Example #1: ResourceGuru
“Persuade Your Boss”
ResourceGuru is a SaaS platform that helps companies ditch excel spreadsheets and manage resource planning quickly and easily within their organizations.
Looking at the screenshot below, it is very clear that ResourceGuru understands the pains of both their buyers and the sales team: moving to a new resource planning program is a large investment in time and resources and will require the buy-in and approval from a decision maker.
As a result, they developed this very clever, little piece of sales enabling goodness.
How it helps sales: This piece of strategic content will help to bring the conversation upstream (or down the funnel), giving salespeople an indirect line to the decision maker.
The result is a much higher likelihood of meeting that decision maker in the next conversation and decreasing the length of the sales process.
How it helps buyers: Many influential buyers (Assessors and Selectors) become very passionate about specific products they believe will be a game-changer for their daily lives and the organization as a whole. This type of material empowers them to backup their excitement when meeting with their bosses.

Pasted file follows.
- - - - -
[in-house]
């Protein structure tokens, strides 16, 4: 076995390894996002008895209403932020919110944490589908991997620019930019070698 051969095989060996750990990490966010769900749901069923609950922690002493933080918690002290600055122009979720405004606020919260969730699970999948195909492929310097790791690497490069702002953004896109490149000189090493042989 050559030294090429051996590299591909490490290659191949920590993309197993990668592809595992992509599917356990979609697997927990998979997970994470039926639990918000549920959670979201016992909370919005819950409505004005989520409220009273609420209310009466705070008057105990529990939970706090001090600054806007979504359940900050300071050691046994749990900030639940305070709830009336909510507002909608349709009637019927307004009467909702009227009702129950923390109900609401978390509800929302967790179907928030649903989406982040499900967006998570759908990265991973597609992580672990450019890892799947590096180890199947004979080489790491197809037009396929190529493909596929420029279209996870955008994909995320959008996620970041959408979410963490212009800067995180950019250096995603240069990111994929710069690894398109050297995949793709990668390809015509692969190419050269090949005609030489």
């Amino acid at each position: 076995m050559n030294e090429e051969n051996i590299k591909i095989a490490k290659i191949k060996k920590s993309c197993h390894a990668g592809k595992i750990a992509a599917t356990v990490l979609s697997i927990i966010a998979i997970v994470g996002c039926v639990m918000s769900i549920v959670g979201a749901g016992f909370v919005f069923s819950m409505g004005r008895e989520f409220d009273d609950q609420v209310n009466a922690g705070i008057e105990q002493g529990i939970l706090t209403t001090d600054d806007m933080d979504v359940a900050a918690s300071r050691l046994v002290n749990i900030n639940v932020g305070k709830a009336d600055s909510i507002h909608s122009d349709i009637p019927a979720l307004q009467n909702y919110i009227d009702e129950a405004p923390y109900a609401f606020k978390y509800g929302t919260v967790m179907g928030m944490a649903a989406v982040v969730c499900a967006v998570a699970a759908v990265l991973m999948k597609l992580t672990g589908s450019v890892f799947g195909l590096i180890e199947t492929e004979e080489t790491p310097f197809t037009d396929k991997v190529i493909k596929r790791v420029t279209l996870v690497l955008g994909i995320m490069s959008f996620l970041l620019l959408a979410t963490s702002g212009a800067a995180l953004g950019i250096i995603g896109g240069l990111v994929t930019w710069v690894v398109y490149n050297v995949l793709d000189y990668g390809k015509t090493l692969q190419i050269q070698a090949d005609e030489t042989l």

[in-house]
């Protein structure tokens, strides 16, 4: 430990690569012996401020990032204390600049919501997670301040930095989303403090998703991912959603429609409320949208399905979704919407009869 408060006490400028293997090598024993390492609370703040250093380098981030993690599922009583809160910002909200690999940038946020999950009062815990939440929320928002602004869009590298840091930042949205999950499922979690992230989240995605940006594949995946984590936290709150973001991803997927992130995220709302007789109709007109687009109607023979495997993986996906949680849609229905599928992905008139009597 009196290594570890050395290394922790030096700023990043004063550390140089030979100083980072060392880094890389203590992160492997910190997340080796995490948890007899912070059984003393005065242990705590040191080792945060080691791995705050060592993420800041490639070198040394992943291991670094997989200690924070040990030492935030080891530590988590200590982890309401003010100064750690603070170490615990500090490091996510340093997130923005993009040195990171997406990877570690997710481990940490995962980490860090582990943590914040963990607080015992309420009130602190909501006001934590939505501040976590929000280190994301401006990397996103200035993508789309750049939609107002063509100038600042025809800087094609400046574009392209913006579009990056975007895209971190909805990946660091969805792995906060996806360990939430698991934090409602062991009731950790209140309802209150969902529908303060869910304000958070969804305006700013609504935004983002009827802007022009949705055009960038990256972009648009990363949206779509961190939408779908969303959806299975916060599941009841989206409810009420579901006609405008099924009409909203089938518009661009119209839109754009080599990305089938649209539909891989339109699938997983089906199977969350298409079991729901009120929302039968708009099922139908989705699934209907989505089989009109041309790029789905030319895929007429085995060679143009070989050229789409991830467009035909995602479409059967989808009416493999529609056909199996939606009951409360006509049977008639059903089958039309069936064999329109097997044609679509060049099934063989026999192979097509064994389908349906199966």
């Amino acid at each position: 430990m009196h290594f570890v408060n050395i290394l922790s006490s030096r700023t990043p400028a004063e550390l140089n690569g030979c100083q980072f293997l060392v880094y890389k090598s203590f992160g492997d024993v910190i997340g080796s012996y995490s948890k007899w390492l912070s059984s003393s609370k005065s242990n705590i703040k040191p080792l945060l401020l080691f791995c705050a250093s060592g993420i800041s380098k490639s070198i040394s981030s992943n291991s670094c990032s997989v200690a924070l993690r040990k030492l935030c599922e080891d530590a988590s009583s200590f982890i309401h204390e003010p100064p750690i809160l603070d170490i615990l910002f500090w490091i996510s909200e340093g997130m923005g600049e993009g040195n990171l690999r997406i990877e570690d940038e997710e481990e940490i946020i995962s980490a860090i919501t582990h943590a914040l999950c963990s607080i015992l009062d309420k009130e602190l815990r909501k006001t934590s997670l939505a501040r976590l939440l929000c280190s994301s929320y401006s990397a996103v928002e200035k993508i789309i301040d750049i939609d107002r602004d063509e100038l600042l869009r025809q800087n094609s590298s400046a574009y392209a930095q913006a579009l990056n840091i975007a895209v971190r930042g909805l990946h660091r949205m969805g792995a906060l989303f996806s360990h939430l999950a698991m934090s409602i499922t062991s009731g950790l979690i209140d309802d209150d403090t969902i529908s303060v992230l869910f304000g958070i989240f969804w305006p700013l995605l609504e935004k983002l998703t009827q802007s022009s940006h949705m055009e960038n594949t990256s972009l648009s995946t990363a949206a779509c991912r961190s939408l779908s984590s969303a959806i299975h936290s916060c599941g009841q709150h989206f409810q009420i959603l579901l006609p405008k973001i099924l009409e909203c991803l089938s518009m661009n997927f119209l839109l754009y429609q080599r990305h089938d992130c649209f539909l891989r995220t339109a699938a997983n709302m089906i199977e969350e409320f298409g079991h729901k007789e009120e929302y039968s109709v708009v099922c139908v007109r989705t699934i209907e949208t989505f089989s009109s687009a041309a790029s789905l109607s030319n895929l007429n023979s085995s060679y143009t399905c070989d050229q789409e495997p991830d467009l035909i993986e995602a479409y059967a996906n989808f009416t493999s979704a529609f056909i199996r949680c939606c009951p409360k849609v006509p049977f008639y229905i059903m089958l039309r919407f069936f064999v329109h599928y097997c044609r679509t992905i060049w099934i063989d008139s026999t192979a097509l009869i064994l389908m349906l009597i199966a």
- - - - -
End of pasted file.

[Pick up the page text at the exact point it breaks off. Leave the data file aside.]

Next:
Example #2: Bill.com
“10 reasons you get paid faster with Bill.com”
Bill.com is payment system that syncs with the accounting software you’re already using (i.e. QuickBooks, NetSuite, etc.) to help you pay and / or get paid faster.
Sales sheets are often a great way to summarize the What, How, and most importantly, the Why of your product or service. In many cases, that information isn’t available until a prospect has funneled deeper into the sales process - having to download or ask a salesperson for access.
Bill.com has decided to optimize the buying process by sharing what might be contained within a sales sheet as part of the actual product page, guiding users to a free trial.
How it helps sales: This type of content is a great way to push prospects down the funnel - from the awareness stage of the buying process to the consideration stage.
Action related to this type of content will often trigger marketing qualified or sales qualified status, creating more opportunities within your pipeline.
As an aside, this page can also become a great follow-up resource for salespeople to point prospects to that may have just had a high-level conversation during a live chat.